How to Improve the Yonge St Climb
If you cycle through Ward 22 you probably already know the challenge of climbing the escarpment at the south end of our ward. Our member Ken Brown has put together a report looking at improving the Yonge St climb at Summerhill, either by building a dedicated climbing lane at the steepest section of Yonge between Woodlawn and Jackes Ave, or by properly maintaining the sheltered off-street climb up to the Rosehill Reservoir.
The geography of Ward 22 presents a barrier to cyclists, particularly the Canadian Pacific rail line at the ward's southern border. Avenue Road and Mt Pleasant Rd are steep climbs, with high traffic volumes and cars passing by at high speeds. The nearest designated cycling routes up Poplar Plains Road to the west of Avenue and through Rosedale and Moore Park to the east of Mount Pleasant. These routes are a fair distance away from Yonge St and, in the case of the Moore Park route, do not receive adequate winter maintenance.
Yonge St is the most direct route to downtown. Riding downhill (southbound) on Yonge is not a problem because cyclists travel as quickly as motor vehicles, but climbing Yonge is a different matter.
Yonge is not bike-friendly as the lanes are narrow. However, the steepest part of the climb, between Woodlawn Ave and Jackes Ave, has a very wide sidewalk. To improve the safety of cyclists climbing slowly up this section we recommend installing a bike lane on the wide eastern sidewalk between Woodlawn and Jackes.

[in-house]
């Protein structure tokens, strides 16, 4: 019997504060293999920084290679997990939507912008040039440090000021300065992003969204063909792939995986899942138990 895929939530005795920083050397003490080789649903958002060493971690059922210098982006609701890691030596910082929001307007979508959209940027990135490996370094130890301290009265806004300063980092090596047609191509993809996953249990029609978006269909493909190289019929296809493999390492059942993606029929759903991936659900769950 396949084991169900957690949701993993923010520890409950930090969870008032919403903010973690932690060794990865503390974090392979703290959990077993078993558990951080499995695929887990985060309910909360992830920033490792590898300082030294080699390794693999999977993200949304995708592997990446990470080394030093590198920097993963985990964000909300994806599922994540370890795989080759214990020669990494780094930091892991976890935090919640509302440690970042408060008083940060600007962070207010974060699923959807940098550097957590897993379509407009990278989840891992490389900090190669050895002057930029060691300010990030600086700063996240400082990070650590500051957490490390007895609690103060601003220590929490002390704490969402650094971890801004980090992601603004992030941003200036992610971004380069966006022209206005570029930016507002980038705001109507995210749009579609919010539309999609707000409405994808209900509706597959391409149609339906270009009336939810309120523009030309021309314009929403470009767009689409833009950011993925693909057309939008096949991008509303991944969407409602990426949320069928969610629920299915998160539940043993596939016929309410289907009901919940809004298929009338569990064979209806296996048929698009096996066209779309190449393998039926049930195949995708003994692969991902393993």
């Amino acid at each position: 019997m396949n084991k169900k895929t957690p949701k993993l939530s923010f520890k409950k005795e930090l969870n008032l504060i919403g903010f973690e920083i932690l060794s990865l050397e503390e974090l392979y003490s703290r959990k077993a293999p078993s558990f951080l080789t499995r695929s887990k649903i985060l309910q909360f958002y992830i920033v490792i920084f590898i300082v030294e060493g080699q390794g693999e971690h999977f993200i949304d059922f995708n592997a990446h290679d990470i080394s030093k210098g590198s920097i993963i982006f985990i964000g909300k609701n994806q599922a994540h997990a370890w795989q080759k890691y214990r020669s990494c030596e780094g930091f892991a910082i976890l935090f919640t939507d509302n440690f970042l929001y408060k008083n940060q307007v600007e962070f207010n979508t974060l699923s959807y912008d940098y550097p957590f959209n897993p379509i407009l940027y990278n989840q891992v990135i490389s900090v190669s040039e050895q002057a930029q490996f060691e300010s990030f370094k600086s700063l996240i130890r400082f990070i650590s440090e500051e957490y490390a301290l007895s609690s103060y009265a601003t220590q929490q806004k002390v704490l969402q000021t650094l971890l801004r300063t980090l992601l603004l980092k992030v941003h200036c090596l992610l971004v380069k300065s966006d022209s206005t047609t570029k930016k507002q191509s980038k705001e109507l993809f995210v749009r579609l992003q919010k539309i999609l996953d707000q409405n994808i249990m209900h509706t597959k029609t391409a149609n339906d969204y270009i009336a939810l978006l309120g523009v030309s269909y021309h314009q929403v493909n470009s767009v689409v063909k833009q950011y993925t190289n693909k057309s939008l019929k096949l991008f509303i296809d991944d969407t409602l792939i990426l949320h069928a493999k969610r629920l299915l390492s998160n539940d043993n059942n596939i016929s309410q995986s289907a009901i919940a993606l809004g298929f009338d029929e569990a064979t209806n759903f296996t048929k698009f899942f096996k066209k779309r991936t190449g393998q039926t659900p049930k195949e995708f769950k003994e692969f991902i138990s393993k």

This approach is used in other cities, such as Vancouver. Here in Toronto we have a similar shared space on Roncesvalles Ave, with the new recently-installed streetcar bumpouts.
Fortunately we have an alternative most of the year. The Rosehill Reservoir has paths that allow cyclists and pedestrians to safely travel between Summerhill Avenue and Rosehill Avenue. Residential streets extend this route safely to St. Clair in the north and Shaftesbury in the south. Unfortunately the paths in Rosehill Reservoir are not cleared of ice and snow in winter. Providing adequate winter maintenance, as well as clear signage to the route, would provide a safe climb into Ward 22 away from the high traffic on Yonge St.
There is precedent for winter maintenance of park trails. The Martin Goodman trail along Toronto's waterfront receives winter maintenance from the City's transportation department, making it a year-round cycling corridor. It would cost very little for the winter sidewalk plows that already maintain the sidewalks next to the Rosehill Reservoir to also plow the interior park trail.